Dear guests, this excursion day tour, has been designed for who wish to enjoy the Roman country side while visiting two of the most beautiful Villas of the Unesco world’s heritage.
A professional English speaking driver from our company will welcome you at your hotel or any other place of your convenience at 9am and drive you comfortably, with a Mercedes vehicle, to Tivoli. He just drive you to the Villas without entering but he can introduce some historical features of the two complex villas, he can help you with tickets and advise a place for lunch.
Roman Tibur (Tivoli) was built on the lower slopes of the Sabine hills at the end of the valley of the Aniene river, which narrows at this point into a gorge and forms a spectacular cascades. The location was cool and pleasant and by the end of the 1st century b.c numerous wealthy romans were coming to live or spend the summer here: Cassius Sallust, Maecenas all had sumptuous Villas in the town or nearby; Augustus and the poets Catullus, Propertius and Horace were frequent visitors. Trajan also favoured Tibur, but it reached its greatest fame when Hadrian chose it as his residence and built his remarkable villa on the outskirts.
Tibur was sacred to the cult of the Sibyl Albunea.
The waters of the Aniene were carried to Rome by two aqueducts, the Anio Vetus and Anio Novus.
The Villa, formerly a Benedectine monastery, was appropriated as a residence for the governor of Tivoli. When the cultivated Cardinal Ippolito II d’Este, son of Lucrezia Borgia and friend of Ariosto, Tasso, Benvenuto Cellini and the musician Palestrina, became governor in 1550, he commissioned Pirro Ligorio to transform the monastery into a grand villa with elaborate gardens, in which water features played a prominent part. An underground conduct was constructed from the Aniene, to increase the water supply.
The work was still incomplete by the time of the Cardinal’s death in 1572, and it was continued by his successor Cardinal Luigi d’Este, who employed Flaminio Ponzio after 1585. Addition and restoration were carried out in the 17 th century, in part by Bernini. In the 19 th century, the Villa and gardens were neglected, and all the roman statues were sold. From 1865 to 1886, the year of his death, Franz Liszt lived in an apartment on the top floor: it is here that he composed his famous “Les Jeux d’eau a la villa d’Este”. The villa passed to the Italian government in 1918. In 2000 the gardens and villa were restored.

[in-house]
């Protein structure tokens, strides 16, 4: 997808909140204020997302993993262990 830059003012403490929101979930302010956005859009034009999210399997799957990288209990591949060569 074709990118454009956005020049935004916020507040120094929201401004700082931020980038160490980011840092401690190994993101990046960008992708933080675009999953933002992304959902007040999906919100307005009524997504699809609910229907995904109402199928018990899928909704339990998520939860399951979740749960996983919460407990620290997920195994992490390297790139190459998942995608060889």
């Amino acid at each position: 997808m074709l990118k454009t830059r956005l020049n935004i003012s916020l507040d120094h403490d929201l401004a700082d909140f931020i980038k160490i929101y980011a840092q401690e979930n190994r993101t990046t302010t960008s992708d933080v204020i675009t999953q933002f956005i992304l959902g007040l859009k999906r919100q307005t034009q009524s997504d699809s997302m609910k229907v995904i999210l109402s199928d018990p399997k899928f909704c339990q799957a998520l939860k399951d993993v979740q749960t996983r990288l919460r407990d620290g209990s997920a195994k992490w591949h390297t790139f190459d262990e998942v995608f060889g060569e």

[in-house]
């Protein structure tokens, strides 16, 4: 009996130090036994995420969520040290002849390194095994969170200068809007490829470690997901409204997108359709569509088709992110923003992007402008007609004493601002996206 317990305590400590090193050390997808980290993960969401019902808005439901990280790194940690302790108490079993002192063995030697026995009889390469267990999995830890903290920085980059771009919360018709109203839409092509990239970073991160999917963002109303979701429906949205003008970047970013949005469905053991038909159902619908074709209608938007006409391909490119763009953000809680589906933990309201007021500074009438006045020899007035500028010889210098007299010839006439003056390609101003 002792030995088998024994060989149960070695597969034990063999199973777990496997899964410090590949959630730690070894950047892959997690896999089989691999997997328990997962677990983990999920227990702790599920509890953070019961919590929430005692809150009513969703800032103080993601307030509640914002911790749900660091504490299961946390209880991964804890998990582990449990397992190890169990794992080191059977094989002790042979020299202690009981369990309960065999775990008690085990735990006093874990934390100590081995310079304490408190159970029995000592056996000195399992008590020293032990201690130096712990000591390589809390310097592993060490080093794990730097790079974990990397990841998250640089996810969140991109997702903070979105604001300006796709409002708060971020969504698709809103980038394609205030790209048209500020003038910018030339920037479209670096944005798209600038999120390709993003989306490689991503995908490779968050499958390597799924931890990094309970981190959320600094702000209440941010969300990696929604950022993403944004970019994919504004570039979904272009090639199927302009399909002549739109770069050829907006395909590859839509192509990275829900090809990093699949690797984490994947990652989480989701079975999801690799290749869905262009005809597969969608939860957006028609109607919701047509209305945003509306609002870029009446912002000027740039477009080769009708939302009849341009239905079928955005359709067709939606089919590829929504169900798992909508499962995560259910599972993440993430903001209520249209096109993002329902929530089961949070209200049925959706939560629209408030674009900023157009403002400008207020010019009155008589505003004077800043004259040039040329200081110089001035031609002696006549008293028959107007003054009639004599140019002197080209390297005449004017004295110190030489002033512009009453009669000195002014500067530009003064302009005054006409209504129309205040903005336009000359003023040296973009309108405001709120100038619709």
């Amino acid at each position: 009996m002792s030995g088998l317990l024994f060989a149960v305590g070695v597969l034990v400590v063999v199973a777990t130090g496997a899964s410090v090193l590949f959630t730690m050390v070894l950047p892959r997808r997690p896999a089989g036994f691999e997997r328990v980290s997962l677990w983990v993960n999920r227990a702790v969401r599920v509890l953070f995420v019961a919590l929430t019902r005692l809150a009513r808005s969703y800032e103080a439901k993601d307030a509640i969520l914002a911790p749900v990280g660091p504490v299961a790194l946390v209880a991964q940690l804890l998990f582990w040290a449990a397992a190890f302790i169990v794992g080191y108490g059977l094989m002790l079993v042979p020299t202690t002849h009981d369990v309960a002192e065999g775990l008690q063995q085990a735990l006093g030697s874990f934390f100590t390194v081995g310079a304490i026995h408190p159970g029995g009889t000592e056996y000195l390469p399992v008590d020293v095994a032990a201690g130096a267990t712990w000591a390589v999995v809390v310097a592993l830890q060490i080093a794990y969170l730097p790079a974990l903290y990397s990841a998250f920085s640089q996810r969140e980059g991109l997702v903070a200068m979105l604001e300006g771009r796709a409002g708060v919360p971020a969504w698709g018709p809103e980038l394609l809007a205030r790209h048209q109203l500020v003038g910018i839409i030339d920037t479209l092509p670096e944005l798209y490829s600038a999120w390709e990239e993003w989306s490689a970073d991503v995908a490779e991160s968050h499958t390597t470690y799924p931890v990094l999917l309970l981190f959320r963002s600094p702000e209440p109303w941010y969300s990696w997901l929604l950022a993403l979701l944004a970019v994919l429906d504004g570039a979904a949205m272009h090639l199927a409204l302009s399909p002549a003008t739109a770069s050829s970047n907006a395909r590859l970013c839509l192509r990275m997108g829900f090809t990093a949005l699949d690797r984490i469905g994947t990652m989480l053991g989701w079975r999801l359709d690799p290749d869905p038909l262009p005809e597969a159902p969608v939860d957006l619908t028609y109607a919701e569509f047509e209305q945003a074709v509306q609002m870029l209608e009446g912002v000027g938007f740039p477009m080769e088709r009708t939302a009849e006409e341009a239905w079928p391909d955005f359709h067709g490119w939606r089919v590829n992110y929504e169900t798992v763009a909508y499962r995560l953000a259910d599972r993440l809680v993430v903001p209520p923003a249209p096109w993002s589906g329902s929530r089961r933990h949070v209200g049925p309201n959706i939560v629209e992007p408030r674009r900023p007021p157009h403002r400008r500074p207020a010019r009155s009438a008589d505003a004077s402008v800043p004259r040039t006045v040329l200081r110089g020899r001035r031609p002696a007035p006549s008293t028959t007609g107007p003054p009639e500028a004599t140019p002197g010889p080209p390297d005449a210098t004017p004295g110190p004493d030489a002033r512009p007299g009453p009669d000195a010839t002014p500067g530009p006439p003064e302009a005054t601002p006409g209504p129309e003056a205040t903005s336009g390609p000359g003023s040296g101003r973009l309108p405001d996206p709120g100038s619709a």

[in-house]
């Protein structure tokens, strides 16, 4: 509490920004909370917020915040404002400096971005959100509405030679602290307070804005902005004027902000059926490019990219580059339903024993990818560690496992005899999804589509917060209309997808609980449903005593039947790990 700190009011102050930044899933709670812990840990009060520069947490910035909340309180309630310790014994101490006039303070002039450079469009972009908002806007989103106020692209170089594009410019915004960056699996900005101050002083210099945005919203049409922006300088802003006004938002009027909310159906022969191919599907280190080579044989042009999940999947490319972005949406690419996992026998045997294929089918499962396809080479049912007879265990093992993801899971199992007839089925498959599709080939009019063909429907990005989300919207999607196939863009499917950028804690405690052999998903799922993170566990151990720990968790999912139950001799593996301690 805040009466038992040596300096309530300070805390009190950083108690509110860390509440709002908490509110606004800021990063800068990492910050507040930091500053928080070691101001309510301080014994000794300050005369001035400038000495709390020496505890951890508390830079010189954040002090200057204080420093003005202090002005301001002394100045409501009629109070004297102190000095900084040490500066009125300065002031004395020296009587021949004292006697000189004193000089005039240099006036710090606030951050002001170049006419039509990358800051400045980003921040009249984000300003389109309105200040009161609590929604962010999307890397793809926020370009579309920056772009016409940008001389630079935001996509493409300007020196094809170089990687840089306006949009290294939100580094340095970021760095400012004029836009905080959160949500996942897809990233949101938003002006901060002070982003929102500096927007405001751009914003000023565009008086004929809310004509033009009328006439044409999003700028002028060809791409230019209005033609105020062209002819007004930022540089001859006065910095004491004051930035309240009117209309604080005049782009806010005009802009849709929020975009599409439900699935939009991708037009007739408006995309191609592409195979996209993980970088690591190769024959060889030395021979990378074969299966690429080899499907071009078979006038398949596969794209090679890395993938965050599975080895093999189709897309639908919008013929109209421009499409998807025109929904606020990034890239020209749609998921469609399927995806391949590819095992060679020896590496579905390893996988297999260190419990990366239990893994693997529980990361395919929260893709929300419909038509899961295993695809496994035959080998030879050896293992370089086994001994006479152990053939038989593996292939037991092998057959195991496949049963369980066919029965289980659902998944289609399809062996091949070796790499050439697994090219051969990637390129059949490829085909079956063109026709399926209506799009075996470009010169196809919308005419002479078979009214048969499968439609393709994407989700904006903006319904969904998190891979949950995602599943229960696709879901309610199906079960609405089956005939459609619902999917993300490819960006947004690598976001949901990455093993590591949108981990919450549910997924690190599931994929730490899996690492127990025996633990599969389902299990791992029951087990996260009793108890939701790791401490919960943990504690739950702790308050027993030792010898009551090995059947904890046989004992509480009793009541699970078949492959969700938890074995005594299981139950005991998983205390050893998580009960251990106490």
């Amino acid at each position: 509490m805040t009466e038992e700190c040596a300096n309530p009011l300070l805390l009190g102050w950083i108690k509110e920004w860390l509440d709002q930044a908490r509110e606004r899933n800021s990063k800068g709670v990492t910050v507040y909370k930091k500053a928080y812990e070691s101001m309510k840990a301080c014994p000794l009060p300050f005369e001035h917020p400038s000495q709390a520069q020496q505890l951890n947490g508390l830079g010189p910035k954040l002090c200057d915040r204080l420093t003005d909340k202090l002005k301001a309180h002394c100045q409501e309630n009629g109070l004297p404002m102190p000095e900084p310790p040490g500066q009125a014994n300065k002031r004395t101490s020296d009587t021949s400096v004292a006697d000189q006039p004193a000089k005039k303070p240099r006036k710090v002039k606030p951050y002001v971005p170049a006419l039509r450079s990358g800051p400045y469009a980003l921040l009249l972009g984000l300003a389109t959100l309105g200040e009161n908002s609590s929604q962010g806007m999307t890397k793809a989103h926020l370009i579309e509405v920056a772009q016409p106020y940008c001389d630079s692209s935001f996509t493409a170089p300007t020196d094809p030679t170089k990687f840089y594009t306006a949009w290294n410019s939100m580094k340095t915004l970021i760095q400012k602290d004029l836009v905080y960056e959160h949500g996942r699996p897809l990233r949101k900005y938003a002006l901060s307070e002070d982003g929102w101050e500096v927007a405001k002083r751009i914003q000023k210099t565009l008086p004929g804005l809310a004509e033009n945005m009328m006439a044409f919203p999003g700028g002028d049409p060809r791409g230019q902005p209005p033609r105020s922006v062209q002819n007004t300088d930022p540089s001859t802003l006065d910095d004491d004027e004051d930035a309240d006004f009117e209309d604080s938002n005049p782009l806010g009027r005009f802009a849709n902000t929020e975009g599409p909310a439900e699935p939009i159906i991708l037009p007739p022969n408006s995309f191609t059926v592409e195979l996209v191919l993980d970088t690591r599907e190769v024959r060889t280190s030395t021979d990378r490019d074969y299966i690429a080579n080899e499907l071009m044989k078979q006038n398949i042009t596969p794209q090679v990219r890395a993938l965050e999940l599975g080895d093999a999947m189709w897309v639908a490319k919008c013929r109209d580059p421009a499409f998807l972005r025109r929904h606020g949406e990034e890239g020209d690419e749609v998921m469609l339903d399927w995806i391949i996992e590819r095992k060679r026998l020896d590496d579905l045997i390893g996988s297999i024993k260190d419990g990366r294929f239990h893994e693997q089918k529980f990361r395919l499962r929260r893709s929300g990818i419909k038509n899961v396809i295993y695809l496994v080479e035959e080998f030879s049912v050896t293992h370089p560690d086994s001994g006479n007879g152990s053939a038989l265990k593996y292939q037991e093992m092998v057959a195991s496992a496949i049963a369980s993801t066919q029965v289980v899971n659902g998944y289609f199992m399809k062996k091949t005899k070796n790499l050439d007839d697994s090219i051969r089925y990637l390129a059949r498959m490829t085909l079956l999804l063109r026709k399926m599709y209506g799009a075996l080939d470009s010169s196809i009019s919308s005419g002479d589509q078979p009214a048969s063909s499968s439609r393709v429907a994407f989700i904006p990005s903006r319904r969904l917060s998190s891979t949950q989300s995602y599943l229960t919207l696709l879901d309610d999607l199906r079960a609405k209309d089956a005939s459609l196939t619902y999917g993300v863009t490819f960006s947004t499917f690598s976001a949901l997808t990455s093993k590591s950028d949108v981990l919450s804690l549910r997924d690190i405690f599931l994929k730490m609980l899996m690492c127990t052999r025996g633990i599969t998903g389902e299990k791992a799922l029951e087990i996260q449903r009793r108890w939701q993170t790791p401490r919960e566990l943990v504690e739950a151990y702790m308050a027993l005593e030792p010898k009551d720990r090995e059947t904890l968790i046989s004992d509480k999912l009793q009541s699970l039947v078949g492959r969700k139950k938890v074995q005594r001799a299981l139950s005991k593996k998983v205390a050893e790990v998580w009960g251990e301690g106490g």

For lunch you will have the chance to enjoy some typical local food in a pittoresque trattoria suggested by your driver. Then you will visit the majestic Hadrian’s villa.
The villa of Hadrian at Tivoli, was the largest and richest imperial villa in the Roman Empire. Hadrian became emperor on the death of Trajan in 117 a.d , and began the villa the following years later. It’s known that he prided himself on his abilities as an architect, and it is assumed that this remarkably original complex was designed at least in part by him. He seems to have used it as a residence, particularly in the summer.
Many of the buildings of the villa are inspired by monuments and landscapes which tradition had seen during his travels in the Empire. He recreated the Athenian.
We suggest wearing comfortable shoes and appropriate clothes for the visiting of churches, monuments and museums.
Monuments and museums entry fees are not included, lunch as well,